All life we know of on Earth is chiefly based on molecules containing the element carbon. Molecules containing carbon are usually referred to as organic compounds; their chemistry is organic chemistry.
Carbon has a total of six electrons. Two are buried in its inner electron shell, leaving four that can bond with other atoms. Except in very special circumstances, carbon always forms four bonds. Because the electrons in bonds repel each other as much as possible, the bonds of carbon tend to arrange themselves in a tetrahedron, like this:
The central carbon, in this case, is surrounded by four hydrogen (H) atoms. Except when it binds to another atom with a double or triple bond, carbon "centers" in molecules always have this tetrahedral shape.
You will encounter many different kinds of representations of biological molecules. Each has its strengths in illustrating a particular important feature of a molecule. On the left is a nice hand sketch (a ribbon diagram) of the enzyme triose phosphate isomerase. It very nicely shows the underlying carbon-backbone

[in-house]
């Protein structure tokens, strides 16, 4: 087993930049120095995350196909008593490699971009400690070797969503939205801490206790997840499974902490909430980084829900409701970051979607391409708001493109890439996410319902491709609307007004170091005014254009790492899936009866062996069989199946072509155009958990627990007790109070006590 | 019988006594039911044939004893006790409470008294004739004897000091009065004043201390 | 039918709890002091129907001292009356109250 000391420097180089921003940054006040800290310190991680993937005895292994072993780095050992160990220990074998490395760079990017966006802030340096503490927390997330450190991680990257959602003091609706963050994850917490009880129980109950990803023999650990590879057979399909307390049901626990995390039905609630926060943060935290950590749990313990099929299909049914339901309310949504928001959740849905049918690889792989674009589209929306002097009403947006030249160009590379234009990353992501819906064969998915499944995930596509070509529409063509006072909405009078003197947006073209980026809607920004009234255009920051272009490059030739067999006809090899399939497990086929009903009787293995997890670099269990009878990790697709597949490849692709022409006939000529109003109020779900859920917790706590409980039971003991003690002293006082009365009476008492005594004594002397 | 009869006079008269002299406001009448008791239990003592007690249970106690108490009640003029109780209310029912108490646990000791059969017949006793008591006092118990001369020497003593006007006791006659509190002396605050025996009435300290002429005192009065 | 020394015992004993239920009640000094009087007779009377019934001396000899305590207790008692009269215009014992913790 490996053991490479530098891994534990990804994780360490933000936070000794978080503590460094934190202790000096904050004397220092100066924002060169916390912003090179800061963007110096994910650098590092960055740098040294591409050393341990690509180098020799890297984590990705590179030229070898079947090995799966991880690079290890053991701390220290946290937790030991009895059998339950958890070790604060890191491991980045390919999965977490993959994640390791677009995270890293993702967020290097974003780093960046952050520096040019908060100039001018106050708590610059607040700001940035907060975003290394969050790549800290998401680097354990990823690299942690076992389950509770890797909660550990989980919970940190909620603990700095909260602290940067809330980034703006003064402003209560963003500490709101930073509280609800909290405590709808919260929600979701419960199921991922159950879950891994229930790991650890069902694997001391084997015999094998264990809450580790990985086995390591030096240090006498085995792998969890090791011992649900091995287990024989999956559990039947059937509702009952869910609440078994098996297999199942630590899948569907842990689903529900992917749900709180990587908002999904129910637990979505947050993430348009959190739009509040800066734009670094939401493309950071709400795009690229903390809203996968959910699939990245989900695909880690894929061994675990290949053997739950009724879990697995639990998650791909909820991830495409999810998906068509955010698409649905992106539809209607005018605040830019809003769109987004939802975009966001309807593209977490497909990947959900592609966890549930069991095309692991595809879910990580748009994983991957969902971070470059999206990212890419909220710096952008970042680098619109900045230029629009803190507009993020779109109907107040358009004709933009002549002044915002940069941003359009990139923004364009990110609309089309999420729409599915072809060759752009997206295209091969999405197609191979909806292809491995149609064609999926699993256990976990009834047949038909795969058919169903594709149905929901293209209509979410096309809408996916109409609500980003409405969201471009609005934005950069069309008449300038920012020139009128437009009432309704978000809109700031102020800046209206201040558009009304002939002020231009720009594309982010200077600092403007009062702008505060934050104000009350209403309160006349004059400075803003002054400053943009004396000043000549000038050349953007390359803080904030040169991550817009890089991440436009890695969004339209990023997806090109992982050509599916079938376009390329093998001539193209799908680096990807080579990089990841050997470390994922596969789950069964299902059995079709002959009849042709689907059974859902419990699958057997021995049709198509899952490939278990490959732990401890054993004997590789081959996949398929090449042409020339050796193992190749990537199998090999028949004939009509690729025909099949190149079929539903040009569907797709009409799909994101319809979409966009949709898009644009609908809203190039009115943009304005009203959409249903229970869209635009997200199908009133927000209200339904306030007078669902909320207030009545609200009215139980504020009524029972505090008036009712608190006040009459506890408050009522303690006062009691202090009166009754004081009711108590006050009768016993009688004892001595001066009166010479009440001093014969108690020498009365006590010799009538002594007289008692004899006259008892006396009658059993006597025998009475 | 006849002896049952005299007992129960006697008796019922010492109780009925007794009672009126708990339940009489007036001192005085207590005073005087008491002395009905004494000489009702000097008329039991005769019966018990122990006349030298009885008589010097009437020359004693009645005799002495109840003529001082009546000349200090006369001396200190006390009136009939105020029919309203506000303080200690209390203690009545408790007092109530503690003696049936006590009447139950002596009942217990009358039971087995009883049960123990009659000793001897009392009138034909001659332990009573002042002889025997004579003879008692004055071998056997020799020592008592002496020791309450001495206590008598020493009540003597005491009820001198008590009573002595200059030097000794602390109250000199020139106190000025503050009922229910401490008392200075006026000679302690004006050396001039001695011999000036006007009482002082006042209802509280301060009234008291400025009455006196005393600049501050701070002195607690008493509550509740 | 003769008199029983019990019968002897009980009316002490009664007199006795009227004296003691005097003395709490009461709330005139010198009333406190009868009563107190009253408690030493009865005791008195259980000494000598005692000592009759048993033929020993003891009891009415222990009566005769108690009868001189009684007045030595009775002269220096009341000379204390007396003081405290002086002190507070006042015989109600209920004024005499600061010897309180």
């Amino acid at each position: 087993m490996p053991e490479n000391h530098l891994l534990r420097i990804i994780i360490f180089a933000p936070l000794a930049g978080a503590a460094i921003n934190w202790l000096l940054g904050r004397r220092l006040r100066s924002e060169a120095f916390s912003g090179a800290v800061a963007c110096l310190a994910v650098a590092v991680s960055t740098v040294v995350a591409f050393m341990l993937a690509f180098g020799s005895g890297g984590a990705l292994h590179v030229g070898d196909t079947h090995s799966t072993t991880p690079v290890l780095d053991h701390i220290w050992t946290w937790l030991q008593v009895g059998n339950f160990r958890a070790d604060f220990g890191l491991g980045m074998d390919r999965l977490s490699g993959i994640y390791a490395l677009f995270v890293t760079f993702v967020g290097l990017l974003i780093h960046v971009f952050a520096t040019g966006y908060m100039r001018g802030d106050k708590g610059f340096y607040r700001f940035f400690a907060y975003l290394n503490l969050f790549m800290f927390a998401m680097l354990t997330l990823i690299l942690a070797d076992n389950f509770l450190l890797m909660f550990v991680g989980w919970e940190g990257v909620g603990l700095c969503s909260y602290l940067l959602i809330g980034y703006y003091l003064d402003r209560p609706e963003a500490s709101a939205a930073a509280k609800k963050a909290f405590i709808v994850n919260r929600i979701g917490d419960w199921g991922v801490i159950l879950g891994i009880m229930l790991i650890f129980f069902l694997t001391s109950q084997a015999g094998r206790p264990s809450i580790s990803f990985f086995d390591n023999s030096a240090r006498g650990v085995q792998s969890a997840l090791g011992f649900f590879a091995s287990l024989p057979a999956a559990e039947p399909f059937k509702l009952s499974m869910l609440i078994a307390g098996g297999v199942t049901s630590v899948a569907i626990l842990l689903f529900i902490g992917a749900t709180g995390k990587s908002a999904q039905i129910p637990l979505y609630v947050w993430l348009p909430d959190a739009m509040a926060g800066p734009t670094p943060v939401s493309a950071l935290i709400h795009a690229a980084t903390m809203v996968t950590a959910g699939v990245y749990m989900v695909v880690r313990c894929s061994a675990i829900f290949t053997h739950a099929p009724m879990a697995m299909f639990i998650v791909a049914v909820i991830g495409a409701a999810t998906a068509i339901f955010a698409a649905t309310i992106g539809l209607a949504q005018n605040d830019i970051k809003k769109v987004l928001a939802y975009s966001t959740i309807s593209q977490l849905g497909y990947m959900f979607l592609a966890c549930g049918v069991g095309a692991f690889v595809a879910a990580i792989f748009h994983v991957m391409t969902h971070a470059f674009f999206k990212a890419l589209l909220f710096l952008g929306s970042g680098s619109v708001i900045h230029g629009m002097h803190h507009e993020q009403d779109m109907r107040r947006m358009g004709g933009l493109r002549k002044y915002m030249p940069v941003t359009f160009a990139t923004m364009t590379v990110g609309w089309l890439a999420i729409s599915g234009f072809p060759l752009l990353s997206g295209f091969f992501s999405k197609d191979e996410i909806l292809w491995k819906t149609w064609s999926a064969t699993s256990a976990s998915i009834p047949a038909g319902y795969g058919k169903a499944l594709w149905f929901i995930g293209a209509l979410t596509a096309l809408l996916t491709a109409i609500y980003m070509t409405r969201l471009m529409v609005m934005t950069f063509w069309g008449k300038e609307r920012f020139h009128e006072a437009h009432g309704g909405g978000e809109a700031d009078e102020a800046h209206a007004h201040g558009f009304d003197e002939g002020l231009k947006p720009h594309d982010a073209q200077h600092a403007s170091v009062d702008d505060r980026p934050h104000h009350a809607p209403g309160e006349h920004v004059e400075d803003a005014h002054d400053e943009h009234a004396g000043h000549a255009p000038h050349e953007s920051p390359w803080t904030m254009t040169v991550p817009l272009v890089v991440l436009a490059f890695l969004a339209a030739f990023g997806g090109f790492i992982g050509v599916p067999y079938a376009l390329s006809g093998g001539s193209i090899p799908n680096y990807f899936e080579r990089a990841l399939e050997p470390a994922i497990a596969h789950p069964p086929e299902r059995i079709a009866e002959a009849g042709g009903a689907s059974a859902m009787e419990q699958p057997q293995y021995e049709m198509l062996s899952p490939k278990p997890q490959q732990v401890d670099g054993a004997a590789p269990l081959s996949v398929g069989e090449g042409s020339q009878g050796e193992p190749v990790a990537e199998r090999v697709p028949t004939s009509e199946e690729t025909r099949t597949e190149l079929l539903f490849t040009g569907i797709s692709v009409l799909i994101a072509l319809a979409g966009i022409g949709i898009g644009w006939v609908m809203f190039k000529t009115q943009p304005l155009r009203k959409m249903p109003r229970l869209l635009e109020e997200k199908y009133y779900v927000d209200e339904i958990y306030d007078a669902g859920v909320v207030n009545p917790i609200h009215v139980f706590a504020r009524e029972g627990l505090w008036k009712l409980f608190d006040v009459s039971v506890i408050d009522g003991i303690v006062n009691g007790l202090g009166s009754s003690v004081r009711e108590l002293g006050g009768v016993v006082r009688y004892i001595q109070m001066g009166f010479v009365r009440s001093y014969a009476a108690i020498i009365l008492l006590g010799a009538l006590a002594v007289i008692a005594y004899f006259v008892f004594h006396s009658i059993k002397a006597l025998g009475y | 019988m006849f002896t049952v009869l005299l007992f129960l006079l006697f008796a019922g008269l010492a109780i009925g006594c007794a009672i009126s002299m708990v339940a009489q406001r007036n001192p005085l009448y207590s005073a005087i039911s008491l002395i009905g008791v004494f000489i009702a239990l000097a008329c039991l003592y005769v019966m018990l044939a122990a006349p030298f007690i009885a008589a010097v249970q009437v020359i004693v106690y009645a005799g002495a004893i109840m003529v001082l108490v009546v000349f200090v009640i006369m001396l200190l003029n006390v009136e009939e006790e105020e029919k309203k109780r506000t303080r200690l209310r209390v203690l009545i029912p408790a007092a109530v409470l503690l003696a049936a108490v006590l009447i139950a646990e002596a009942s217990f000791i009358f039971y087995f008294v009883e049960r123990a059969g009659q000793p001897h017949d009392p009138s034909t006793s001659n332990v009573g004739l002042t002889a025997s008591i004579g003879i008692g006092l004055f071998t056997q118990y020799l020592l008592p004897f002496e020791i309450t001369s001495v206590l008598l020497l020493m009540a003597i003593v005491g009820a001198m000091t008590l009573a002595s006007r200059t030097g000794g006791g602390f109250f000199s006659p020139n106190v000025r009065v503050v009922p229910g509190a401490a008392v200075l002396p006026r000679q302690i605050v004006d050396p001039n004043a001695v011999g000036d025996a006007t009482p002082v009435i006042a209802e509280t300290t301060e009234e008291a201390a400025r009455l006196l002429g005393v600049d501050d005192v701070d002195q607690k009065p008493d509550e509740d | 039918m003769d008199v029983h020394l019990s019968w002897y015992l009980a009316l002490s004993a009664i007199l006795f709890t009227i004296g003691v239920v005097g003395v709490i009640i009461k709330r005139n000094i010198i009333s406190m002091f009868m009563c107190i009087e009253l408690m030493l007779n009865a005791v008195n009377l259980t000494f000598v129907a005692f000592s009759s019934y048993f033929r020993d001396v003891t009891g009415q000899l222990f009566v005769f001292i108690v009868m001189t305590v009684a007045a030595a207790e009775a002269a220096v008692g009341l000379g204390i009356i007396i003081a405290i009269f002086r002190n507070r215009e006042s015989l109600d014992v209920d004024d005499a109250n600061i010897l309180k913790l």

structure of many proteins, with alpha helices (the spring-looking things) and beta sheets (green). In the center are two images of short lengths of DNA molecules. The black one shows the major bonds as "sticks." While the other DNA image, a space-filling model, is more realistic, the stick model can sometimes be clearer to interpret. The image on the right is a stick diagram of sucrose (table sugar). Most small molecules are drawn in a similar fashion.
Many times both the full name and the drawn structure of a molecule are so complicated that we resort to abbreviations. Some common ones we'll use a lot are
|ATP, GTP||adenosine triphosphate, guanosine triphosphate|
|NADH||nicotinamide adenine dinucleotide|
|NADPH||nicotinamide adenine dinucleotide phosphate|
|FADH||flavin adenine dinucleotide|
|A, T, G, C, & U||adenine, thymine, guanine, cytosine, & uracil, the DNA bases|
The table below will give you a brief outline of the five main kinds of biological molecules you'll need to know about, and what some of their functions are. Click on each to learn more.
This periodic table shows the elements of greatest biological significance. The elements in red are the major building blocks of all biomolecules: proteins, nucleotides, carbohydrates and lipids, and most smaller molecules of biological relevance. The blue elements are metals and other elements found in biomolecules and necessary for many functions. Yellow elements are important ions, for example, in the transmission of nervous signals. The black elements are significant bio-toxins, but many elements, with enough exposure, can harm living organisms.
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